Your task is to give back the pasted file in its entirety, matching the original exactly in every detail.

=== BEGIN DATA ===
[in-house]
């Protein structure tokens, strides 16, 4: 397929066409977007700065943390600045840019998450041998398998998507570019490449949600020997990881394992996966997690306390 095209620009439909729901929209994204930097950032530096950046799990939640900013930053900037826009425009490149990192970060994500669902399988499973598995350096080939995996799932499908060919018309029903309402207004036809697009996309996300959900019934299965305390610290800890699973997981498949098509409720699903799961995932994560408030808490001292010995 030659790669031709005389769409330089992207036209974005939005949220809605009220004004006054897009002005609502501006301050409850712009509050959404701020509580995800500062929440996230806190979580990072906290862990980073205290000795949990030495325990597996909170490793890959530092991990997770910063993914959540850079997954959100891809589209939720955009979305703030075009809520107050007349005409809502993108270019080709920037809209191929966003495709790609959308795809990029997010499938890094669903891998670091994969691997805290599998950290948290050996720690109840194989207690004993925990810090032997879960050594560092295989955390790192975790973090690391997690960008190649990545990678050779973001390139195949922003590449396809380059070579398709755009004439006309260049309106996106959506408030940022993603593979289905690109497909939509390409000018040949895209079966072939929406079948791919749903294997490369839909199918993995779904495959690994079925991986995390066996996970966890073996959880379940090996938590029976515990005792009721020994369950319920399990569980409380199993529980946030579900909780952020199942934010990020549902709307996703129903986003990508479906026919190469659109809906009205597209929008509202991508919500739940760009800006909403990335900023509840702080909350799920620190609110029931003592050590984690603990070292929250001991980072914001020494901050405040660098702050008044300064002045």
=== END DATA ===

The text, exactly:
[in-house]
């Protein structure tokens, strides 16, 4: 397929066409977007700065943390600045840019998450041998398998998507570019490449949600020997990881394992996966997690306390 095209620009439909729901929209994204930097950032530096950046799990939640900013930053900037826009425009490149990192970060994500669902399988499973598995350096080939995996799932499908060919018309029903309402207004036809697009996309996300959900019934299965305390610290800890699973997981498949098509409720699903799961995932994560408030808490001292010995 030659790669031709005389769409330089992207036209974005939005949220809605009220004004006054897009002005609502501006301050409850712009509050959404701020509580995800500062929440996230806190979580990072906290862990980073205290000795949990030495325990597996909170490793890959530092991990997770910063993914959540850079997954959100891809589209939720955009979305703030075009809520107050007349005409809502993108270019080709920037809209191929966003495709790609959308795809990029997010499938890094669903891998670091994969691997805290599998950290948290050996720690109840194989207690004993925990810090032997879960050594560092295989955390790192975790973090690391997690960008190649990545990678050779973001390139195949922003590449396809380059070579398709755009004439006309260049309106996106959506408030940022993603593979289905690109497909939509390409000018040949895209079966072939929406079948791919749903294997490369839909199918993995779904495959690994079925991986995390066996996970966890073996959880379940090996938590029976515990005792009721020994369950319920399990569980409380199993529980946030579900909780952020199942934010990020549902709307996703129903986003990508479906026919190469659109809906009205597209929008509202991508919500739940760009800006909403990335900023509840702080909350799920620190609110029931003592050590984690603990070292929250001991980072914001020494901050405040660098702050008044300064002045």